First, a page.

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Beaver: Time to Revamp Your Security Committee

August 21, 2017 | Security Policies and Strategy
By Kevin Beaver, IANS Faculty

IANS Faculty Kevin Beaver

Do you have a security committee? If so, does it truly add value to the business or is it just another means of wasting precious time? I’ve seen security committees that are all over the map, but it's rare to come across one that's getting things done and truly improving the information security function. More often than not, these committees exist on paper and (somewhat) in spirit but if and when they do meet, it's only to talk about ongoing security-related projects. There's often no real leadership.

Instead of talking about big-picture items like how to minimize information security risks and how security is helping to support business operations, these committee meetings are typically more about the short-term. In other words, they cover things like the status of a security technology implementation, how to best answer the latest 30-page security questionnaire or how to keep frustrated users off IT's back after a newly implemented domain password policy. In the end, there’s no real vision. It tactical, not strategic.

I certainly don't envy IT and security professionals who are working their tails off trying to do what's right by thinking long-term and addressing big-picture security items. But many security programs are in disarray not only because of a lack of leadership – part of which includes a functional security committee – but also because of expectations from management to meet the needs of customers, business partners and auditors. All of this is expected with a limited budget and minimal political backing to accomplish things.

In essence, the average security committee is not much more than IT and security staff members going through the motions to meet and discuss security projects so that they can somehow demonstrate to management that things are getting done. This challenge is nothing more than the decades-old assumption by management – and many others – that security is IT's problem.

Making the Improvements

Have you stopped to look at your existing security committee to see what can be improved? Perhaps you're looking to form a committee to help push along your security initiatives? As the saying goes: if it's worth doing, then it's worth doing right. Considering the following questions can help put you on the right path to increasing the effectiveness of your committee:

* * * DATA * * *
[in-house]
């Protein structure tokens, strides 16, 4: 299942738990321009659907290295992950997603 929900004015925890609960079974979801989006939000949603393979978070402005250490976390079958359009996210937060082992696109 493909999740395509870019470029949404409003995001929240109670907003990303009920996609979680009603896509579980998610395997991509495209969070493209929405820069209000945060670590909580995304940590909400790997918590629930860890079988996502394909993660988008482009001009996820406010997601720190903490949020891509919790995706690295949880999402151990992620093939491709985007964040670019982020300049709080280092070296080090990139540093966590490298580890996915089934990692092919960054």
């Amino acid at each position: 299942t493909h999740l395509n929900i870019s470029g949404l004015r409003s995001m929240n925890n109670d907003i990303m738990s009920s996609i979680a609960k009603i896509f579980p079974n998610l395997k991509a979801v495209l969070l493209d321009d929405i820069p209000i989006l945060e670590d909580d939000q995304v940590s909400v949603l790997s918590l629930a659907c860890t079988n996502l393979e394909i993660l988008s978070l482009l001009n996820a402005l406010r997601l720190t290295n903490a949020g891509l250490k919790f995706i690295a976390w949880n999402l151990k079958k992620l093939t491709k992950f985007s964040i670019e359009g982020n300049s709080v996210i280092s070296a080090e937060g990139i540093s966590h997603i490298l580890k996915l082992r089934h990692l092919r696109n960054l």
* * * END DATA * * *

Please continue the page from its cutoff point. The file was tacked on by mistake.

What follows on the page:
• What are the goals of the security committee? If you haven’t figured these out, you cannot possibly know whether the group is headed in the right direction. Also, be sure to measure performance to ensure that higher level business goals are being met.

  • Who are the members of the committee? Is it just IT and security personnel or is there a diverse mix of representatives from key business functions, including operations, legal, and HR?

  • Is there a leader of the group? Perhaps it's your CISO or other executive who can help effect change at the highest levels of the business. If not, there needs to be someone in charge.

  • How often do you meet? Anything beyond every three to six months is likely overkill and diluting the value of the committee's mission.

  • When you do meet, is everyone engaged? I can’t tell you how many security (and other) committees I’ve been on where many of the members are just sitting around half asleep waiting for everyone else to make a decision. This “bystander apathy” facilitates a lot of negativity in and around security, including decisions that are never made and actions that are never taken.

  • What topics are you covering? Is it more than simple project updates? Make sure you’re having discussions about both short- and long-term goals involving risk analyses, metrics, incident response and the like.

Until infosec professionals and the security function as a whole have the proper backing and forward momentum, these committees will merely represent a false sense of security. Risks will likely escalate and incidents will undoubtedly occur. If you’re going to have a committee as part of your information security program, you need to make sure it’s a good one.

Comedian Fred Allen once said “a committee is a group of people who individually can do nothing, but who, as a group, can meet and decide that nothing can be done.” Your committee needs to be better than this! If it’s not, you’re just going through the motions of checking yet another box which, in the long run, serves little purpose and can do more harm than good.

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